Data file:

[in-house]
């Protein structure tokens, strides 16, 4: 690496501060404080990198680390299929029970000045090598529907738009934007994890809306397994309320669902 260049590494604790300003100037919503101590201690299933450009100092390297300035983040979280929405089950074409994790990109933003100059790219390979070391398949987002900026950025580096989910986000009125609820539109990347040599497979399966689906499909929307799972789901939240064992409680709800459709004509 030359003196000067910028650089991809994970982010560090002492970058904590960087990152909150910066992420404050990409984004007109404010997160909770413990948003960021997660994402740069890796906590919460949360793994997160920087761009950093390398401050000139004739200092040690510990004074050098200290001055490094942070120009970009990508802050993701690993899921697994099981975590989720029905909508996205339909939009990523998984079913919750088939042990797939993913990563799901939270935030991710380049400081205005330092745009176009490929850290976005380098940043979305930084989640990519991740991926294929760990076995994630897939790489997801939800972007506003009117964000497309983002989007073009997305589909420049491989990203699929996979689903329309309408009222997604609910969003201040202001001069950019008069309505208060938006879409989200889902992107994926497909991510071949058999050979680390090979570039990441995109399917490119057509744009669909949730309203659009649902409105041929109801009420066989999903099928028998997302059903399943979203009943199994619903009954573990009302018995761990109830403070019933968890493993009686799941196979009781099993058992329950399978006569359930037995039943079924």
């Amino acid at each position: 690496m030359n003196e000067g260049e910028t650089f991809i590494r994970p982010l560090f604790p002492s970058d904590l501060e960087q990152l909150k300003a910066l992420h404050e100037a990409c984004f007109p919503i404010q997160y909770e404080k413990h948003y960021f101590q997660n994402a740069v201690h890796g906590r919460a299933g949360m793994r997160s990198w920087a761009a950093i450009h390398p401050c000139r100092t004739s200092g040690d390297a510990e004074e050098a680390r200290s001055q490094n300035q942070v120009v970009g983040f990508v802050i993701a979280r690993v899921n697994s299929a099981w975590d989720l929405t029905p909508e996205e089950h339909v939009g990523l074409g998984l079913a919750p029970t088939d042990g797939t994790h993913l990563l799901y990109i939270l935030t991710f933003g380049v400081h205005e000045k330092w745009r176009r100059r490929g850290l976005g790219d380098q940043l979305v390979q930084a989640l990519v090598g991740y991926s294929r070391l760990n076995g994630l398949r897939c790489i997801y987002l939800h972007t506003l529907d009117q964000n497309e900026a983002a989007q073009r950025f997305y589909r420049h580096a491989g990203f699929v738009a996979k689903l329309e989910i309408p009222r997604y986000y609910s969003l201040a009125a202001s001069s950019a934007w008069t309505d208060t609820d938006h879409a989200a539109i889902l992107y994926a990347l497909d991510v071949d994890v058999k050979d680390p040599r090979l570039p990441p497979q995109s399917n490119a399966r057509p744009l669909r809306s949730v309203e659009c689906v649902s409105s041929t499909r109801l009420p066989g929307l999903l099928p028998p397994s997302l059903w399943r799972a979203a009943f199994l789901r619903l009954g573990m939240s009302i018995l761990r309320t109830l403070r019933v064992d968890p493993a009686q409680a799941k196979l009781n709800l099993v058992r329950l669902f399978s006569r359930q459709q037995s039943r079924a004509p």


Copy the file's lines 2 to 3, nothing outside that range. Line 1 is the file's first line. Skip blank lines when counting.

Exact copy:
């Protein structure tokens, strides 16, 4: 690496501060404080990198680390299929029970000045090598529907738009934007994890809306397994309320669902 260049590494604790300003100037919503101590201690299933450009100092390297300035983040979280929405089950074409994790990109933003100059790219390979070391398949987002900026950025580096989910986000009125609820539109990347040599497979399966689906499909929307799972789901939240064992409680709800459709004509 030359003196000067910028650089991809994970982010560090002492970058904590960087990152909150910066992420404050990409984004007109404010997160909770413990948003960021997660994402740069890796906590919460949360793994997160920087761009950093390398401050000139004739200092040690510990004074050098200290001055490094942070120009970009990508802050993701690993899921697994099981975590989720029905909508996205339909939009990523998984079913919750088939042990797939993913990563799901939270935030991710380049400081205005330092745009176009490929850290976005380098940043979305930084989640990519991740991926294929760990076995994630897939790489997801939800972007506003009117964000497309983002989007073009997305589909420049491989990203699929996979689903329309309408009222997604609910969003201040202001001069950019008069309505208060938006879409989200889902992107994926497909991510071949058999050979680390090979570039990441995109399917490119057509744009669909949730309203659009649902409105041929109801009420066989999903099928028998997302059903399943979203009943199994619903009954573990009302018995761990109830403070019933968890493993009686799941196979009781099993058992329950399978006569359930037995039943079924």
């Amino acid at each position: 690496m030359n003196e000067g260049e910028t650089f991809i590494r994970p982010l560090f604790p002492s970058d904590l501060e960087q990152l909150k300003a910066l992420h404050e100037a990409c984004f007109p919503i404010q997160y909770e404080k413990h948003y960021f101590q997660n994402a740069v201690h890796g906590r919460a299933g949360m793994r997160s990198w920087a761009a950093i450009h390398p401050c000139r100092t004739s200092g040690d390297a510990e004074e050098a680390r200290s001055q490094n300035q942070v120009v970009g983040f990508v802050i993701a979280r690993v899921n697994s299929a099981w975590d989720l929405t029905p909508e996205e089950h339909v939009g990523l074409g998984l079913a919750p029970t088939d042990g797939t994790h993913l990563l799901y990109i939270l935030t991710f933003g380049v400081h205005e000045k330092w745009r176009r100059r490929g850290l976005g790219d380098q940043l979305v390979q930084a989640l990519v090598g991740y991926s294929r070391l760990n076995g994630l398949r897939c790489i997801y987002l939800h972007t506003l529907d009117q964000n497309e900026a983002a989007q073009r950025f997305y589909r420049h580096a491989g990203f699929v738009a996979k689903l329309e989910i309408p009222r997604y986000y609910s969003l201040a009125a202001s001069s950019a934007w008069t309505d208060t609820d938006h879409a989200a539109i889902l992107y994926a990347l497909d991510v071949d994890v058999k050979d680390p040599r090979l570039p990441p497979q995109s399917n490119a399966r057509p744009l669909r809306s949730v309203e659009c689906v649902s409105s041929t499909r109801l009420p066989g929307l999903l099928p028998p397994s997302l059903w399943r799972a979203a009943f199994l789901r619903l009954g573990m939240s009302i018995l761990r309320t109830l403070r019933v064992d968890p493993a009686q409680a799941k196979l009781n709800l099993v058992r329950l669902f399978s006569r359930q459709q037995s039943r079924a004509p």